Date Posted: November 30th, 2014
1- Botswana: Court ruling allows LGBT rights group to register organization
In a groundbreaking decision, the Botswana High Court recently ruled that members of a rights group for lesbian, gay, bisexual, and transgender, or LGBT persons can formally register their organization.
According to Monica Tabengwa of Human Rights Watch, “The court’s ruling is a significant victory for the LGBT community, not only in Botswana but elsewhere in Africa where LGBT groups have faced similar obstacles to registration.”
In upholding the application, Justice Terence Rannowane of the Botswana High Court ruled that, although same-sex sexual relations are illegal in Botswana, freedom of association, assembly, and expression are important societal values. He added, “Enjoyment of such rights can only be limited where such limitation is reasonably justifiable in a democracy.”
To read the full article, go to: https://www.ifex.org/botswana/2014/11/14/basic_freedoms/
2- West Africa: One in seven women at risk of dying in childbirth in Ebola-hit countries
Women are dying in childbirth at an alarming rate in countries hit by the Ebola epidemic. Aid agencies warn that as many as one in seven are at risk because helpers fear contact with bodily fluids.
The United Nations Population Fund estimates that 800,000 women in Sierra Leone, Guinea and Liberia will give birth in the next 12 months. Some 120,000 of these could face life-threatening complications and tens of thousands die, according to a group of 13 leading UK charities, including ActionAid.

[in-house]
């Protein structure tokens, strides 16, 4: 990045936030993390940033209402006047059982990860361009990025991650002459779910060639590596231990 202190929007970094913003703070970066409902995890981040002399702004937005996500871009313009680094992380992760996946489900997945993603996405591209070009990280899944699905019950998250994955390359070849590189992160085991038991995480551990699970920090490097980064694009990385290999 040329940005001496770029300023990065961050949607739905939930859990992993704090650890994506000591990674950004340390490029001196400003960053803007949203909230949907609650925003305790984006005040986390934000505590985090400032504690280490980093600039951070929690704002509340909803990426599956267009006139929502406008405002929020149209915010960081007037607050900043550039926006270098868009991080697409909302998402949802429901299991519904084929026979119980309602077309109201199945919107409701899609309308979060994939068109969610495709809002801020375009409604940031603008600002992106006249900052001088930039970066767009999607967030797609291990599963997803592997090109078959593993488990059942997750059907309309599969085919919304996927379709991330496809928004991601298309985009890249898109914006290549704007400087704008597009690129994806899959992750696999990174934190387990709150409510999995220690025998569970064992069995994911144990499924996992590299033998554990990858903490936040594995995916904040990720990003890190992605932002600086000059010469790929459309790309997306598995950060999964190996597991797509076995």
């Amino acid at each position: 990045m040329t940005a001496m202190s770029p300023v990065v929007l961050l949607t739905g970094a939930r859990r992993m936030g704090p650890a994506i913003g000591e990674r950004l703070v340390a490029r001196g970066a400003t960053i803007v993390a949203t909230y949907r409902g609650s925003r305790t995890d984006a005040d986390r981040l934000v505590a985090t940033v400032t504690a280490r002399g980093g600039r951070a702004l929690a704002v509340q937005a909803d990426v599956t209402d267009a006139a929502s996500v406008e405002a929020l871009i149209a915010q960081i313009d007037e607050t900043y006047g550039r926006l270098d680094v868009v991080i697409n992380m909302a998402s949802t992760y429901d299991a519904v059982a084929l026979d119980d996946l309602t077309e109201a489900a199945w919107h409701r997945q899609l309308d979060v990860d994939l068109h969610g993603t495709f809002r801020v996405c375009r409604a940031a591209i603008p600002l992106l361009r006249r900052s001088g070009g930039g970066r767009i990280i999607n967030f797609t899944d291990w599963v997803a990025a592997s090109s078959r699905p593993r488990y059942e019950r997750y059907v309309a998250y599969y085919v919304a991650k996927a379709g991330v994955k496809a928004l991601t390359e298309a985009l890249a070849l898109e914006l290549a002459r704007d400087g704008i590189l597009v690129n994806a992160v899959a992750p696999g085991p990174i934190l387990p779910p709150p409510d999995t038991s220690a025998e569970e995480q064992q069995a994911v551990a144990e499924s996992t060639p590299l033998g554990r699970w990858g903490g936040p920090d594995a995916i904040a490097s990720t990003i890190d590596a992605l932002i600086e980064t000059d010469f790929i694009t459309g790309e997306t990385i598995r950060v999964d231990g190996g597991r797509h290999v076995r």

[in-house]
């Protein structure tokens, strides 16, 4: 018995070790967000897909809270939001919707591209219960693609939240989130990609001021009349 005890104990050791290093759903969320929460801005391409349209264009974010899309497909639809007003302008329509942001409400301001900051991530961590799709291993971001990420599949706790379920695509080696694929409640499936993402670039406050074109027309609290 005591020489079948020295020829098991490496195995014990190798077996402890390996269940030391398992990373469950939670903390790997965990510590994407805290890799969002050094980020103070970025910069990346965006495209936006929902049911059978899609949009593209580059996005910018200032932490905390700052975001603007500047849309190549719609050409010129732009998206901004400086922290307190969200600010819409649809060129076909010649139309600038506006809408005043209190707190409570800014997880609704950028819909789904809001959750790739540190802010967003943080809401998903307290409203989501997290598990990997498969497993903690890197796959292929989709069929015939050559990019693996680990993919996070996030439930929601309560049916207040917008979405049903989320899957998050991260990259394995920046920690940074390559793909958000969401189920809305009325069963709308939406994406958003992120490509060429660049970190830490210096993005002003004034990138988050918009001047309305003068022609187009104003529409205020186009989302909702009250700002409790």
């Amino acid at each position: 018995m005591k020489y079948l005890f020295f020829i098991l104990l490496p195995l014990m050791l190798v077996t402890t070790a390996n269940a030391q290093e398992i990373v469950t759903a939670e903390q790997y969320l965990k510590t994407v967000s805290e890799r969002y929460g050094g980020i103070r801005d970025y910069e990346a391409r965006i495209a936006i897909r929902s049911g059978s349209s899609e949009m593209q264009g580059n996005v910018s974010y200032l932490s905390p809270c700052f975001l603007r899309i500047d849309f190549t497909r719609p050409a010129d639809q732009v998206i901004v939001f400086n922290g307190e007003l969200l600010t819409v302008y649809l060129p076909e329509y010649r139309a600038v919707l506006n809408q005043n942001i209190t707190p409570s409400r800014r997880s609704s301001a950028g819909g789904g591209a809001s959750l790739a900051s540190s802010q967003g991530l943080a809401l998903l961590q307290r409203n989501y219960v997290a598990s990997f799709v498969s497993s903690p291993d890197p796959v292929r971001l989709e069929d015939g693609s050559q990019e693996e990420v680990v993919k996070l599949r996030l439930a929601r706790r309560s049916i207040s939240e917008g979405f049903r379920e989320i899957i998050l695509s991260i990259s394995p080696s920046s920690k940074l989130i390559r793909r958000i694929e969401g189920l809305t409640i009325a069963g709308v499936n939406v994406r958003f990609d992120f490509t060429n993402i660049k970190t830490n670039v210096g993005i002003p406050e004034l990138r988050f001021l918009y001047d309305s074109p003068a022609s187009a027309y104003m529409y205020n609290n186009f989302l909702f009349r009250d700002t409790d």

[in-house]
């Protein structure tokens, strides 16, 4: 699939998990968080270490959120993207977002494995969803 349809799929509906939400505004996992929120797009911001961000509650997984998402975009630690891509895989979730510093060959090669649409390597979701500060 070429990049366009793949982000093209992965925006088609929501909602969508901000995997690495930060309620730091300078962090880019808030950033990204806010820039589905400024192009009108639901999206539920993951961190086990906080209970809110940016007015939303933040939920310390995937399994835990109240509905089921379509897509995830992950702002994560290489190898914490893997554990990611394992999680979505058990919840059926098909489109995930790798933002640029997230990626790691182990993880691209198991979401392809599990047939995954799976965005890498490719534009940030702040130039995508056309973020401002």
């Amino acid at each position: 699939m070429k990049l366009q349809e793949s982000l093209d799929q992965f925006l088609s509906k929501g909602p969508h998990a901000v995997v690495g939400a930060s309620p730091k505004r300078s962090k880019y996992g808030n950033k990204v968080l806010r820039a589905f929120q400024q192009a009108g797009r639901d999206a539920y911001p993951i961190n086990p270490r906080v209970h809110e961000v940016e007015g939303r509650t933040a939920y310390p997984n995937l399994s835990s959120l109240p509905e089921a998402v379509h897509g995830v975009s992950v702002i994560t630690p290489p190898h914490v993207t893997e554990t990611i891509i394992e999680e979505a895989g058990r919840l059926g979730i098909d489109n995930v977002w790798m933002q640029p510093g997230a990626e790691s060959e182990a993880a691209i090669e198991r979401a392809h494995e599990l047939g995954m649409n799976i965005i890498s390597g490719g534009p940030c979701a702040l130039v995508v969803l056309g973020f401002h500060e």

Korto Williams is the head of ActionAid in Liberia. He says: “We have to do more to [prevent this]. We have to ensure that pregnant women get the care they need or we will see the rate of maternal deaths skyrocket.”
To read the full article, go to: http://www.trust.org/item/20141111000016-1mypz
3- Central African Republic: Crisis leads to ‘information blackout’
The Central African Republic is caught up in the worst humanitarian and political crisis of its history, with almost half its 4.6 million people in need of emergency aid.
The ongoing violence and turmoil in CAR has led to an information blackout. The country has poor mobile phone connectivity and the largely rural population relies heavily on radio. But the national broadcaster has ceased broadcasting and many other radio stations have been looted and shut.
According to Reporters Without Borders, three local journalists have been killed. A recent report by International Media Support found that “Central Africans are living in complete darkness as they have no access to information.”
To read the full article, go to: http://www.indexoncensorship.org/2014/11/central-african-republic-chaos-and-self-censorship-stalk-nations-journalists/